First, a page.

Pauper's Cookbook

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woolcraft
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Pauper's Cookbook

Post: #11947 woolcraft
Sat Feb 18, 2006 3:47 pm

Years ago my friend and I had a job share - we alternated 3 days one week with 2 days the next - on the 'days off' we minded our combined kids - 6 in all and cleaned each others houses. We were still broke and it lasted for a year before our husbands had had enough!!

Anyway, I digress. Our favourite cookbook - given we were still poor - was The Pauper's Cookbook by Jocasta Innes. In fact we liked it so much that once we had both finished the job share, we used to do a weekly challenge of shopping together and seeing how little each of us could spend on the week's shop. Great fun and very, very useful - that way the kids got shoes.

This book has some great recipes.

Sue

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glenniedragon
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Jocasta

Post: #11961 glenniedragon
Sat Feb 18, 2006 5:03 pm

Is this the same Jocasta Innes as in paint effects fame?

kind thoughts
Deb

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Post: #11979 Shirley
Sat Feb 18, 2006 6:51 pm

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Post: #12006 Chickenlady
Sat Feb 18, 2006 10:04 pm

Thanks, Woolcraft - that looks just up my street and I am going to get one!
Haste makes waste

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Post: #12008 Wombat
Sat Feb 18, 2006 10:59 pm

Yep, got that one, in a similay vein -

The Thrifty Gormet or Feeding a Family on a Budget - Ann Marshall - Angus and Robertson - 1974 (Aus)

Penny Pincher's Cookbook - Sophie Leavitt - Tempo Books - 1973 - (US book but my copy published in Aus)

The Money Savers Cook Book - Geri Tully - Tower Publications - 1970 (US)

Eating Better for Less, A guide to Managing your Personal Food Supply - Ray Wolf (Editor) - Rodale Press - 1978 (US)

Inflation Cookbook, good Food for Hard Times - Lena E. Sturges - Omoor House Inc. - 1973 (US).

All bought second hand at one time or another.

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Post: #12045 ina
Sun Feb 19, 2006 11:10 am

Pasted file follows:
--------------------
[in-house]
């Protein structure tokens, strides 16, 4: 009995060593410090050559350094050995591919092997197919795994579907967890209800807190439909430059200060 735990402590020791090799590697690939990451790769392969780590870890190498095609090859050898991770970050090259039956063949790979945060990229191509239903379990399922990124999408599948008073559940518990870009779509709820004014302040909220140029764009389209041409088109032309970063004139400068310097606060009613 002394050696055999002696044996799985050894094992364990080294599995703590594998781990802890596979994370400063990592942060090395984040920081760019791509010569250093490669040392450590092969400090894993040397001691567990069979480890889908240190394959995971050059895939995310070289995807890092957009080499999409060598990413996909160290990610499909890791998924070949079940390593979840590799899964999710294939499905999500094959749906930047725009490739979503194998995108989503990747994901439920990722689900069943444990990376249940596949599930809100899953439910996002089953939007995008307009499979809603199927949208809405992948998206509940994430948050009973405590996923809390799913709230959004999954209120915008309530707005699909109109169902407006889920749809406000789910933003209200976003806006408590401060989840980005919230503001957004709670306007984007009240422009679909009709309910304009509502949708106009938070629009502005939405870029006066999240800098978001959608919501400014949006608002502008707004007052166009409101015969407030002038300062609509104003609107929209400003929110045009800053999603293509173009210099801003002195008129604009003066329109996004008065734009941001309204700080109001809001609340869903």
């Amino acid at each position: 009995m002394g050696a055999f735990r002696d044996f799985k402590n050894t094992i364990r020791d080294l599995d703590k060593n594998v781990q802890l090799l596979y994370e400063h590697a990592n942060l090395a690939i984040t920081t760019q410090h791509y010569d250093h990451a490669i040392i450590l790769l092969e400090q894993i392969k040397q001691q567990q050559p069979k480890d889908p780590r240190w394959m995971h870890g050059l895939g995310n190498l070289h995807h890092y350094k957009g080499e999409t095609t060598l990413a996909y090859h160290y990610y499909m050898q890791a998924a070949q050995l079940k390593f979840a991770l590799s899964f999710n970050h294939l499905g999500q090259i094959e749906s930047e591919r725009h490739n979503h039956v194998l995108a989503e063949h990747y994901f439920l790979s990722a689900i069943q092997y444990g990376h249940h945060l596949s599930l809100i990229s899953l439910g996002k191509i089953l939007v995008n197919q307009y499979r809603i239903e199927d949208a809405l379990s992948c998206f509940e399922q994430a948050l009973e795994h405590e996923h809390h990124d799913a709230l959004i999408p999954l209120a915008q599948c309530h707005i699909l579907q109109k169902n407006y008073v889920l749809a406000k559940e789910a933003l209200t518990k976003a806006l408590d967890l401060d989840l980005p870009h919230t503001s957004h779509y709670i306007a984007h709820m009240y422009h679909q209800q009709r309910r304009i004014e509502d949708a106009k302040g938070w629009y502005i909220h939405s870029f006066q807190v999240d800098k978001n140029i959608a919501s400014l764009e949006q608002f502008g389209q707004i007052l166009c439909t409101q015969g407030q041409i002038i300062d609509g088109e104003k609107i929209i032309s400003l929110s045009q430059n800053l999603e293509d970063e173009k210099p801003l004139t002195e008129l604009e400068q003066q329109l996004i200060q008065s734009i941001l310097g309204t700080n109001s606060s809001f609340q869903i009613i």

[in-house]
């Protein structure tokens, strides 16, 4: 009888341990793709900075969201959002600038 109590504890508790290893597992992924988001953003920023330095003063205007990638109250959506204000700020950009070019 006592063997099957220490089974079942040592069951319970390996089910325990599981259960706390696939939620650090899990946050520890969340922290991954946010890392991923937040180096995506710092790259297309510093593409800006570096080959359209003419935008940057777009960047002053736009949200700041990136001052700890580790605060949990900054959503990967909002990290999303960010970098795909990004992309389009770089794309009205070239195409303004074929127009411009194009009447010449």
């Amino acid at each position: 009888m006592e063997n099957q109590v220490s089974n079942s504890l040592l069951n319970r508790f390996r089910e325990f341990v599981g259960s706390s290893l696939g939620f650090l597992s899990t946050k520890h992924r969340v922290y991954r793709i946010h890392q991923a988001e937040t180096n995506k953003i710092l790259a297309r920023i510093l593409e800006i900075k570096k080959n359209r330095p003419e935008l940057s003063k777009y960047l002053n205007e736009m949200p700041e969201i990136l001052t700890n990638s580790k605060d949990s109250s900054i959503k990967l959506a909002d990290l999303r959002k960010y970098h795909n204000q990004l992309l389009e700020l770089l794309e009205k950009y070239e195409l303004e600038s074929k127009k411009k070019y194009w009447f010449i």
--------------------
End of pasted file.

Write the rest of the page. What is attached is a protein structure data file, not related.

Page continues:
Alternatively - just eat the Scottish staple foods: Porridge; tatties and neeps; offal. All cheap and nourishing! Oh yes, and black pudding - that used to be made when money was scarce and they wanted something rather more fulfilling than porridge: They did a bit of bloodletting - didn't kill the cow - and mixed the blood with oatmeal.
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Post: #12056 Millymollymandy
Sun Feb 19, 2006 12:22 pm

Errkk! That's just made my head swim :shock: - I know they do things like that in Africa but that's a bit close to home! :pale:

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Post: #12069 ina
Sun Feb 19, 2006 4:03 pm

Can't say I fancy that, either. But I don't suppose they do it that way nowadays... Although they still eat black pudding. I stick to my beloved oatcakes!
Ina

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Goodlife1970
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Post: #12132 Goodlife1970
Sun Feb 19, 2006 7:45 pm

I have another book by Jocasta Innes,The Country Kitchen and thats been so useful to me.Its quite diverse with chapters on smoking meats,bottling,brewing,salting ect. Cant help wondering why she changed to paint effects?
Now, what did I come in here for??????

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Post: #16677 Chickenlady
Tue Apr 04, 2006 9:33 pm

I have to say that having looked at this book I just can't find any recipe that inspires me enough to cook it. There is an offal lot of offal!!!! The food is just not the sort that we eat, and I find it is set out really oddly, making it difficult to find certain sorts of recipes.

Also, some of the ingredients aren't what I would consider that cheap. Spaghetti with lumpfish caviar and creme fraiche? She uses a lot of meat and fish; I don't eat much meat and find fish quite expensive, so would have liked a few more interesting looking veggie dishes.

I suppose I might change my mind when I get round to actually cooking from it!!
Haste makes waste


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